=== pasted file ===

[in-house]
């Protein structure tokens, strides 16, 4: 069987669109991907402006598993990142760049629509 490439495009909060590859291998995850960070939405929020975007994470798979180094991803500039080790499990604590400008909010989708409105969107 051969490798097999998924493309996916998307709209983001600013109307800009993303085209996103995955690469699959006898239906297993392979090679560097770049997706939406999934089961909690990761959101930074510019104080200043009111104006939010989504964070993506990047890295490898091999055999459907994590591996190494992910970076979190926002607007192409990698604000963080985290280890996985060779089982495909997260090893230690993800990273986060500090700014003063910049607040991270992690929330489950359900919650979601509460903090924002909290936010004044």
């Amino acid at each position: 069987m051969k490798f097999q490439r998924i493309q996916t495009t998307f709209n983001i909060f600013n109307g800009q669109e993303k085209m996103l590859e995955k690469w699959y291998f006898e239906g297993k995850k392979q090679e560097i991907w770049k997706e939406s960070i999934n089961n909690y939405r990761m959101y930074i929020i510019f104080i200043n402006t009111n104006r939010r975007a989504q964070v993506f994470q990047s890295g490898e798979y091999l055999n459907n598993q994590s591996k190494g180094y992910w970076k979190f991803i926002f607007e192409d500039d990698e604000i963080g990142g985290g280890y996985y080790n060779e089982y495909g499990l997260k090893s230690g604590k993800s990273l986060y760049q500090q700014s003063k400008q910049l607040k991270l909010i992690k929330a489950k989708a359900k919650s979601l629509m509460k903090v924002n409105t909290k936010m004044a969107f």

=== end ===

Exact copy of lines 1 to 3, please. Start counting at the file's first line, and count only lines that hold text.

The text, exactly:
[in-house]
């Protein structure tokens, strides 16, 4: 069987669109991907402006598993990142760049629509 490439495009909060590859291998995850960070939405929020975007994470798979180094991803500039080790499990604590400008909010989708409105969107 051969490798097999998924493309996916998307709209983001600013109307800009993303085209996103995955690469699959006898239906297993392979090679560097770049997706939406999934089961909690990761959101930074510019104080200043009111104006939010989504964070993506990047890295490898091999055999459907994590591996190494992910970076979190926002607007192409990698604000963080985290280890996985060779089982495909997260090893230690993800990273986060500090700014003063910049607040991270992690929330489950359900919650979601509460903090924002909290936010004044």
């Amino acid at each position: 069987m051969k490798f097999q490439r998924i493309q996916t495009t998307f709209n983001i909060f600013n109307g800009q669109e993303k085209m996103l590859e995955k690469w699959y291998f006898e239906g297993k995850k392979q090679e560097i991907w770049k997706e939406s960070i999934n089961n909690y939405r990761m959101y930074i929020i510019f104080i200043n402006t009111n104006r939010r975007a989504q964070v993506f994470q990047s890295g490898e798979y091999l055999n459907n598993q994590s591996k190494g180094y992910w970076k979190f991803i926002f607007e192409d500039d990698e604000i963080g990142g985290g280890y996985y080790n060779e089982y495909g499990l997260k090893s230690g604590k993800s990273l986060y760049q500090q700014s003063k400008q910049l607040k991270l909010i992690k929330a489950k989708a359900k919650s979601l629509m509460k903090v924002n409105t909290k936010m004044a969107f």